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Heart Month: Thriving and surviving after cancer, heart transplant

Data pix.
SEATTLE, Wash.,-- At just 22 years old, a Burlington woman was diagnosed with cancer.

Jessica Morton's doctors discovered her cancer because of her pain, “My leg hurt one day, just kind of out of the blue.”

They found a 3-inch tumor in her upper femur.

“It felt like not real, this can’t be happening to me, I mean you hear about people who get cancer diagnosis and you’re like, oh that’s whoever… but, it was me.”

Jessica underwent her first 4 chemotherapy treatments in her battle with Ewing Sarcoma and had 5 inches of her bone in her leg removed. About a year after the surgery to remove the tumor,  things took another turn.

“I woke up and my blood pressure had tanked, my poor little heart was struggling to stay alive.”

Jessica’s heart sustained damage from the chemotherapy drugs. Her doctor recommended heart failure medication, but it didn't help, “It ended up that my heart was getting worse like by the day... I think we need to do the surgical route, which is this thing called an L-VAD, a left ventricle assist device... It would take the blood from the left side of your heart after it came from the right side, spun it through, continuously, through here and then up into your aorta and then through the rest of your body.”

When it was time to see if her heart had gained strength with the help of the left ventricle assist device. The surgery to remove the device got complicated.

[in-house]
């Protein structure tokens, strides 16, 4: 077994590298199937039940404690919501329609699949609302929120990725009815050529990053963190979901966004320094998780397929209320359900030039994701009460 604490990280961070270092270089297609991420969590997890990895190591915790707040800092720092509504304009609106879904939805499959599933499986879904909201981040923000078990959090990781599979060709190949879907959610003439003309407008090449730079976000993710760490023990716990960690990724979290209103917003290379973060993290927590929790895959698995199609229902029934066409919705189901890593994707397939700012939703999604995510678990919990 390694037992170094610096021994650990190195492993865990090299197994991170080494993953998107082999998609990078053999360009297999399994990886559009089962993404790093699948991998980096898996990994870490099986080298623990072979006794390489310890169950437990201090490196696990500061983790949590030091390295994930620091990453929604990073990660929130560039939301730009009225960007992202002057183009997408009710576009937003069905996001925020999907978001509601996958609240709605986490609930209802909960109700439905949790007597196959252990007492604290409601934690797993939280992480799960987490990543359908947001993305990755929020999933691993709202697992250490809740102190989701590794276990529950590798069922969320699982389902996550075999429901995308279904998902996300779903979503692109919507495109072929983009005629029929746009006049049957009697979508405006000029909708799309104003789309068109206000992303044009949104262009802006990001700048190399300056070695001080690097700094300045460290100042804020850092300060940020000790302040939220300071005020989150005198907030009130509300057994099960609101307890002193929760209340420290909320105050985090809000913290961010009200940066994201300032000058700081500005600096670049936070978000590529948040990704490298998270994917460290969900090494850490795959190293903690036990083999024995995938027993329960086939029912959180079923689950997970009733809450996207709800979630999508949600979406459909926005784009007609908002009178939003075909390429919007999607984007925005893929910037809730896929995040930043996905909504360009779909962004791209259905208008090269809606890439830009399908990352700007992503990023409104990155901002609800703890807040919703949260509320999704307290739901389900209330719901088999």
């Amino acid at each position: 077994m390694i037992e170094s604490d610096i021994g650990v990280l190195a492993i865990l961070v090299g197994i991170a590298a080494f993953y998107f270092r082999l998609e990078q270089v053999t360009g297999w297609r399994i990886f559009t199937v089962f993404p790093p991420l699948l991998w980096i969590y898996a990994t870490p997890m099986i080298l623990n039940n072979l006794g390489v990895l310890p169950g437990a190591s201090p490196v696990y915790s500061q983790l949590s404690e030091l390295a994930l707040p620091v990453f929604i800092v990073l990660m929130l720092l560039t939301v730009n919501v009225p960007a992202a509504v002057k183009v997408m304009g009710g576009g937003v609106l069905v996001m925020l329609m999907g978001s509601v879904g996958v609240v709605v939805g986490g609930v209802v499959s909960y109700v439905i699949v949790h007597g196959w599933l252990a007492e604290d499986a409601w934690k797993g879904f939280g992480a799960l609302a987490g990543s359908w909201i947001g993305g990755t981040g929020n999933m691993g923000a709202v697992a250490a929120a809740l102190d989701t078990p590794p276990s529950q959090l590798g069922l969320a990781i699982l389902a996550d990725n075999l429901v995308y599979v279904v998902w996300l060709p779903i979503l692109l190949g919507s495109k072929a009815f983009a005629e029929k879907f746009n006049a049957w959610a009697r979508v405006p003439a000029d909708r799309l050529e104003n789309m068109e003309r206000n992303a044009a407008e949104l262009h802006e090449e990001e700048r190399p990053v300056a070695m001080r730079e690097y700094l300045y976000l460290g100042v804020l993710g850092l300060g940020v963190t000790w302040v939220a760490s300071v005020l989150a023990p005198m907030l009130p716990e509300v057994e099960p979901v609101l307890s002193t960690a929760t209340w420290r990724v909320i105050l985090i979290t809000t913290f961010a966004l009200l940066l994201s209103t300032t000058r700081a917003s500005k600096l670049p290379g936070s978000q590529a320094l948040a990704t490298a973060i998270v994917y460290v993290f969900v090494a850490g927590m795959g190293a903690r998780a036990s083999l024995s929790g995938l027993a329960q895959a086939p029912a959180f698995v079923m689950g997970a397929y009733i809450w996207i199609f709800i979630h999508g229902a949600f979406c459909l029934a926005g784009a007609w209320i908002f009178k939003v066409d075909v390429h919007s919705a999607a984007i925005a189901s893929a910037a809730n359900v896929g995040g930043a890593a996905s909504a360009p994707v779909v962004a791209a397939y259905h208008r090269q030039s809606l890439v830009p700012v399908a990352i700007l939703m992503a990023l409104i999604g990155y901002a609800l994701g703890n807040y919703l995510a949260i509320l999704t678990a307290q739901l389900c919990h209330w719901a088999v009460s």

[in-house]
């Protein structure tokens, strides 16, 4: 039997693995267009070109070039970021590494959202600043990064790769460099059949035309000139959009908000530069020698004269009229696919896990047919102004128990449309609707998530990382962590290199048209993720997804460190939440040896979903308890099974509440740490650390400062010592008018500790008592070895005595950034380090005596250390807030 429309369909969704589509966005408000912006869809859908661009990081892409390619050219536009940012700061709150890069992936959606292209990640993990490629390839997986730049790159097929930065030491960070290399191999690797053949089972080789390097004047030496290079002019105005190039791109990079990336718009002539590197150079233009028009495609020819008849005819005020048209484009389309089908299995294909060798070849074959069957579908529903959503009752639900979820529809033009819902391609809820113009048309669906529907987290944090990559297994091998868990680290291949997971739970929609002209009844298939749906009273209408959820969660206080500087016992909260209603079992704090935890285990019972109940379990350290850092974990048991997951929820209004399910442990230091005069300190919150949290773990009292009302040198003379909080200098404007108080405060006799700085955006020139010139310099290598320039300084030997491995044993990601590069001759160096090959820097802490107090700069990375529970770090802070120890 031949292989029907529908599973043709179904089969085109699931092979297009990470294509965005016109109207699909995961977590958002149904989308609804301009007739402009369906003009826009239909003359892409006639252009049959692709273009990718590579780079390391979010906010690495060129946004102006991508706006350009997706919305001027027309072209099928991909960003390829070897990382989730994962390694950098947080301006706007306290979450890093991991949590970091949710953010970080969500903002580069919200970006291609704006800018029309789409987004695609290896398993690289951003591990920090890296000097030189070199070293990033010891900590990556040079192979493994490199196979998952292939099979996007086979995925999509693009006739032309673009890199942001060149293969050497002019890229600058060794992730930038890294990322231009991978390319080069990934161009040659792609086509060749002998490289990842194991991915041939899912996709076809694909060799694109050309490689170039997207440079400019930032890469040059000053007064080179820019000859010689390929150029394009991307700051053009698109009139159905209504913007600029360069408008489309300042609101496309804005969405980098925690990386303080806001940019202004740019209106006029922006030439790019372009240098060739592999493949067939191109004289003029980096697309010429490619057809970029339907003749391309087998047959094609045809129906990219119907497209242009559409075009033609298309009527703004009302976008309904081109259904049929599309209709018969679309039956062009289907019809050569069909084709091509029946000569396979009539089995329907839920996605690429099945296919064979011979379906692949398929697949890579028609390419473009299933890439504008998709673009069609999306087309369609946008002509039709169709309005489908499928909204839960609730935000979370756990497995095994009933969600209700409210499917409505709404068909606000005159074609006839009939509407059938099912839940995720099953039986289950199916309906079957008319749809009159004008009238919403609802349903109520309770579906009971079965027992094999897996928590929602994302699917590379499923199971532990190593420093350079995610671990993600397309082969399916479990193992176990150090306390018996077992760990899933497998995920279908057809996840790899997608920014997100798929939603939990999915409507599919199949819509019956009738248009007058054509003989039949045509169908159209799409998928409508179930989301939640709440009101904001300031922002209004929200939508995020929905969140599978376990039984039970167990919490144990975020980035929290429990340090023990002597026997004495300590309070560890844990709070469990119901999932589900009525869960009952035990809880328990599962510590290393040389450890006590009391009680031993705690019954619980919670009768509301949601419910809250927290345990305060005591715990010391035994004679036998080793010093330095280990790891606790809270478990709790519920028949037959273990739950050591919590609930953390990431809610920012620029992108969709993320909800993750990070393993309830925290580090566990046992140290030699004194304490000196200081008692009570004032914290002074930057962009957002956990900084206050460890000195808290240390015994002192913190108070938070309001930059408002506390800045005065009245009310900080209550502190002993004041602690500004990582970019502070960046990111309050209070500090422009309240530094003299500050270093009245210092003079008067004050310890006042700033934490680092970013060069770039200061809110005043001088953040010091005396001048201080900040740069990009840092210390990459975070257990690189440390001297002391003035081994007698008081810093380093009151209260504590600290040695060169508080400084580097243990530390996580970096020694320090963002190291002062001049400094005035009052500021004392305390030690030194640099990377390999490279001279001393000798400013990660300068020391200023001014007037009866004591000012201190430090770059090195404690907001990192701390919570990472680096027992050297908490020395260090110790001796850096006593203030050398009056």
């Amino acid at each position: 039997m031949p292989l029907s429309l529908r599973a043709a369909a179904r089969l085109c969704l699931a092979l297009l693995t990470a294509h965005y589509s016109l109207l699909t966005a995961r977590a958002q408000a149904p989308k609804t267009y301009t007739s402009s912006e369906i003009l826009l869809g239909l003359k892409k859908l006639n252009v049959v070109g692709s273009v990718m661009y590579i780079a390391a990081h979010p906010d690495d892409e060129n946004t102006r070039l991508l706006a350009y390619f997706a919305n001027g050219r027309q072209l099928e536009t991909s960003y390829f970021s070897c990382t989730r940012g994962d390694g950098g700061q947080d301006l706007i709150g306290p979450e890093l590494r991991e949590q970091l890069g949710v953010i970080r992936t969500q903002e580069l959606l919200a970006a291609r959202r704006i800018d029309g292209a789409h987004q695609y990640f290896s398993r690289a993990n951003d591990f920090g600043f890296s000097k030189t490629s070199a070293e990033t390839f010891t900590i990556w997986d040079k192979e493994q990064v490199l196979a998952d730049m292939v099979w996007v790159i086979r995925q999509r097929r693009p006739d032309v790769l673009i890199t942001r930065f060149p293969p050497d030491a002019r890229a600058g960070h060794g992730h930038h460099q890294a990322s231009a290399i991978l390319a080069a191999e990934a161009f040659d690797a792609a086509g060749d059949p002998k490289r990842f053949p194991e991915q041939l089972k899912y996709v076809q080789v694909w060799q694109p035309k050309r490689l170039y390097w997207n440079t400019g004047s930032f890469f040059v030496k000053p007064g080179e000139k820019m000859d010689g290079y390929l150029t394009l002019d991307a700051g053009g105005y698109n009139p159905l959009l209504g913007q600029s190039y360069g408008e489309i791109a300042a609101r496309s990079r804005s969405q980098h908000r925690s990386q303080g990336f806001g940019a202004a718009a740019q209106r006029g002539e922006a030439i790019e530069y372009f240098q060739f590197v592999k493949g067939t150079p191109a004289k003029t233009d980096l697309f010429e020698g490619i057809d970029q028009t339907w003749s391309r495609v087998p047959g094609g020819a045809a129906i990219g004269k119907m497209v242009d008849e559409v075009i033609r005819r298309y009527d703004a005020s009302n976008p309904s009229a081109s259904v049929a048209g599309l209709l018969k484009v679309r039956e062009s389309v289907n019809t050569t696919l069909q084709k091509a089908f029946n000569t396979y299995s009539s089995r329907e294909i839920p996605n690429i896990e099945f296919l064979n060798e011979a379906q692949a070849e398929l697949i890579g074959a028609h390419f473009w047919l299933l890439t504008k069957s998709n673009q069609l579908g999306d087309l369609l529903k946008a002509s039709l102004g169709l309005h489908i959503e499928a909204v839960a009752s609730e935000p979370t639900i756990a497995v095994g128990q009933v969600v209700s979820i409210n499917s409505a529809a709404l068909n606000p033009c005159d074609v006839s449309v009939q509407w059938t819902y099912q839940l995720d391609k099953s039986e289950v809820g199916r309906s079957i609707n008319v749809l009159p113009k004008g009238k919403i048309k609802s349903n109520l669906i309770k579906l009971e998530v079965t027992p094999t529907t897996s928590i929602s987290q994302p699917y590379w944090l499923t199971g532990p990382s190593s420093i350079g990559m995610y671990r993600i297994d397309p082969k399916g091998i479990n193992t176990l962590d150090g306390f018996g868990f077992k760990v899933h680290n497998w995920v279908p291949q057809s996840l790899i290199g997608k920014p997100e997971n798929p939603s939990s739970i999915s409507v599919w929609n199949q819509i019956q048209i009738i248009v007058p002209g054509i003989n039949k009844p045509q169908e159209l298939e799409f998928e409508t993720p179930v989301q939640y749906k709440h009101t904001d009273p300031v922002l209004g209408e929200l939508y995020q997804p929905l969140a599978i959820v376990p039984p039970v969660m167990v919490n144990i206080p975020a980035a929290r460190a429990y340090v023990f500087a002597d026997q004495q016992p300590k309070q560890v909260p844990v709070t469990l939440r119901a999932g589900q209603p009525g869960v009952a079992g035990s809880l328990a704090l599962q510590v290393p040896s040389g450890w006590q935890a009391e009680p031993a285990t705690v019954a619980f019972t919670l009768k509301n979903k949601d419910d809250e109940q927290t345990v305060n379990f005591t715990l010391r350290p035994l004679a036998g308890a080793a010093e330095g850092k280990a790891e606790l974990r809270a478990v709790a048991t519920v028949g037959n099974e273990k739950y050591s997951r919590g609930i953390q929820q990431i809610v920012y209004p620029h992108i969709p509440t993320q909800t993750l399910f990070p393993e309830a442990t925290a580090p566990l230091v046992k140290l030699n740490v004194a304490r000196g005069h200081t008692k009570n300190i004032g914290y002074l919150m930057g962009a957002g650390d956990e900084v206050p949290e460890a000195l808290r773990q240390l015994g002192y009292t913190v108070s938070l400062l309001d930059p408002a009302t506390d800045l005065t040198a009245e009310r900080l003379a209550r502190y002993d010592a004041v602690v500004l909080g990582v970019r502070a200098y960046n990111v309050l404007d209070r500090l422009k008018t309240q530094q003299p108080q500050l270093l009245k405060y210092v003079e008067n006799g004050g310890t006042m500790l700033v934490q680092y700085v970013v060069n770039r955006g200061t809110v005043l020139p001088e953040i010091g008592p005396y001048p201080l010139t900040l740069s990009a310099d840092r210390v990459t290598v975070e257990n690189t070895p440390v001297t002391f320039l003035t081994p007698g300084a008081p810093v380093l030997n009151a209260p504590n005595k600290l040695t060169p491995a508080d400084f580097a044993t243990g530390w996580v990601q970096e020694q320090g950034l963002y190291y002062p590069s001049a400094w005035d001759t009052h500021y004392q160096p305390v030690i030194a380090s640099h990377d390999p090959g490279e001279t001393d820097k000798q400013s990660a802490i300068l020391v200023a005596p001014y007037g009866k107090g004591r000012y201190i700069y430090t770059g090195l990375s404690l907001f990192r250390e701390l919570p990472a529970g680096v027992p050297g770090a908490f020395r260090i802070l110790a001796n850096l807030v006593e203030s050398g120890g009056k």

“This always chokes me up… My sister-in-law you know being pregnant I had a really rough time on one of my surgeries and I ended up dying twice on the table, and I really should not have survived that but, my little nephew was gonna be born, and I had to meet him.”

Jessica was in a medically induced coma for 20 days, and was recovering in the hospital for 2 and a half months.

“My extended family and my really close friends, were called to come say goodbye.”

Jessica’s surgery to remove the L-VAD was unsuccessful, “It was very disappointing, I was pretty upset, mad even that my body didn’t cooperate.”

So that meant she would be stuck with it for a while longer.

“I thought it was gonna be good and I was gonna be able to move on and be wireless!”

Jessica lived with her L-VAD for 2,056 days… but who’s counting? Then in February of 2017… a match.

“Because he chose to be a donor and because we were a match, I have a life and it’s incredible.”

Once she recovered, she wasn’t letting another day pass without gratitude, “It’s a gift, It’s weird when I say my heart because it used to be someone else’s, It’s ours now I guess you could say."

Jessica is grateful for her life, and for some else's heart.

“It’s a gift, It’s weird when I say my heart because it used to be someone else’s, It’s ours now I guess you could say.”

So even though her heart stopped several times, Jessica isn't stopping anytime soon.

“I don’t want people to have to have something in their life come up like I did on my health journey, in order to realize how precious life is...I wish I could rub it off that feeling, you know you wake up and you’re like another day, yes, I’m on the good side and get to keep going, and for me it’s keep passing on hope.”

Jessica will be on immune suppressants for the rest of her life to protect her body from rejecting her new heart. She says her alarm goes off every  morning saying "wake up and shine." She says she wants to be a positive example of how every day is a gift, and another chance to keep going.
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